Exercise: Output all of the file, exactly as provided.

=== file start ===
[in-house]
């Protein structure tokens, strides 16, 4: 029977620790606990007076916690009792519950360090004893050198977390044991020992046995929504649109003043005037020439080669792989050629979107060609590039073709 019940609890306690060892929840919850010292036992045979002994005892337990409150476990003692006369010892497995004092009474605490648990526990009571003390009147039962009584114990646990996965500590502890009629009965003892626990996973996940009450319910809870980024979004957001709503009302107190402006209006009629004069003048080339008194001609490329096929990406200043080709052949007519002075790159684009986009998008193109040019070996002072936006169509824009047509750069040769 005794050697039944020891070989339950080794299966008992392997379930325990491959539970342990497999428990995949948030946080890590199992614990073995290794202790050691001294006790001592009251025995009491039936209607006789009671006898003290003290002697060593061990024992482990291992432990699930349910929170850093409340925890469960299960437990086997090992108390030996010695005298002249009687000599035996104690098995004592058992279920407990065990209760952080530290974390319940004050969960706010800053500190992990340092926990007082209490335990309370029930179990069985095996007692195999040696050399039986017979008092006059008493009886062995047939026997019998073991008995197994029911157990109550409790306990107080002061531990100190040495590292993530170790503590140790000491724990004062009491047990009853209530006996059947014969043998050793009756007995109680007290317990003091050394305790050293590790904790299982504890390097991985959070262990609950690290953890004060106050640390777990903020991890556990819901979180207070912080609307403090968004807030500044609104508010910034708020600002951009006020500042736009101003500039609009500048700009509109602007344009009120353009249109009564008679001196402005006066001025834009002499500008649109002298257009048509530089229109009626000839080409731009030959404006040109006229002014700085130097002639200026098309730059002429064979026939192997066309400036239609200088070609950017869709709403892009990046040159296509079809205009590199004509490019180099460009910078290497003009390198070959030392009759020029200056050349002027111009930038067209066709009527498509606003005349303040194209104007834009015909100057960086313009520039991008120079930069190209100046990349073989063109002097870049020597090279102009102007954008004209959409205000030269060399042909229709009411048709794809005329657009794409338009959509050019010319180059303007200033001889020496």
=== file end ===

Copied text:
[in-house]
């Protein structure tokens, strides 16, 4: 029977620790606990007076916690009792519950360090004893050198977390044991020992046995929504649109003043005037020439080669792989050629979107060609590039073709 019940609890306690060892929840919850010292036992045979002994005892337990409150476990003692006369010892497995004092009474605490648990526990009571003390009147039962009584114990646990996965500590502890009629009965003892626990996973996940009450319910809870980024979004957001709503009302107190402006209006009629004069003048080339008194001609490329096929990406200043080709052949007519002075790159684009986009998008193109040019070996002072936006169509824009047509750069040769 005794050697039944020891070989339950080794299966008992392997379930325990491959539970342990497999428990995949948030946080890590199992614990073995290794202790050691001294006790001592009251025995009491039936209607006789009671006898003290003290002697060593061990024992482990291992432990699930349910929170850093409340925890469960299960437990086997090992108390030996010695005298002249009687000599035996104690098995004592058992279920407990065990209760952080530290974390319940004050969960706010800053500190992990340092926990007082209490335990309370029930179990069985095996007692195999040696050399039986017979008092006059008493009886062995047939026997019998073991008995197994029911157990109550409790306990107080002061531990100190040495590292993530170790503590140790000491724990004062009491047990009853209530006996059947014969043998050793009756007995109680007290317990003091050394305790050293590790904790299982504890390097991985959070262990609950690290953890004060106050640390777990903020991890556990819901979180207070912080609307403090968004807030500044609104508010910034708020600002951009006020500042736009101003500039609009500048700009509109602007344009009120353009249109009564008679001196402005006066001025834009002499500008649109002298257009048509530089229109009626000839080409731009030959404006040109006229002014700085130097002639200026098309730059002429064979026939192997066309400036239609200088070609950017869709709403892009990046040159296509079809205009590199004509490019180099460009910078290497003009390198070959030392009759020029200056050349002027111009930038067209066709009527498509606003005349303040194209104007834009015909100057960086313009520039991008120079930069190209100046990349073989063109002097870049020597090279102009102007954008004209959409205000030269060399042909229709009411048709794809005329657009794409338009959509050019010319180059303007200033001889020496």